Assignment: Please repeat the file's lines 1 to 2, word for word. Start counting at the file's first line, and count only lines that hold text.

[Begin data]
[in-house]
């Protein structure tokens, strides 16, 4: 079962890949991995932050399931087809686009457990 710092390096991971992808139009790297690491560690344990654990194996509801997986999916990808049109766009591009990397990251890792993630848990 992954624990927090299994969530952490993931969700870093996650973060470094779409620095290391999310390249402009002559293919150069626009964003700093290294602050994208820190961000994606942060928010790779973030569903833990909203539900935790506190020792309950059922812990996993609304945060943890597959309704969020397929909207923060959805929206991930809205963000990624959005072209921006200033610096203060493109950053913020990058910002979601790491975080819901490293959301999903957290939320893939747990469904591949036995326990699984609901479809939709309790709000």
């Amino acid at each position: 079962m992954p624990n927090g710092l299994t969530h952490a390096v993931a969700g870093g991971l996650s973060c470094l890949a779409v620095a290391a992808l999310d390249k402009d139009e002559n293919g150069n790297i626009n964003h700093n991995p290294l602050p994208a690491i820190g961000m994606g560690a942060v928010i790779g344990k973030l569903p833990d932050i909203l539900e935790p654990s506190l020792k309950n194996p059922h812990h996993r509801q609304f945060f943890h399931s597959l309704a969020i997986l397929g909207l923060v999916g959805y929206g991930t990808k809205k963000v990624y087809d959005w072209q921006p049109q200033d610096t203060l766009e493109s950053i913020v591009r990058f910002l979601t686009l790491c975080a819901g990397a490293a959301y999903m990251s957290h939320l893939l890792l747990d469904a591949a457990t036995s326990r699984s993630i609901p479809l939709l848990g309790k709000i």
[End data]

[in-house]
């Protein structure tokens, strides 16, 4: 079962890949991995932050399931087809686009457990 710092390096991971992808139009790297690491560690344990654990194996509801997986999916990808049109766009591009990397990251890792993630848990 992954624990927090299994969530952490993931969700870093996650973060470094779409620095290391999310390249402009002559293919150069626009964003700093290294602050994208820190961000994606942060928010790779973030569903833990909203539900935790506190020792309950059922812990996993609304945060943890597959309704969020397929909207923060959805929206991930809205963000990624959005072209921006200033610096203060493109950053913020990058910002979601790491975080819901490293959301999903957290939320893939747990469904591949036995326990699984609901479809939709309790709000």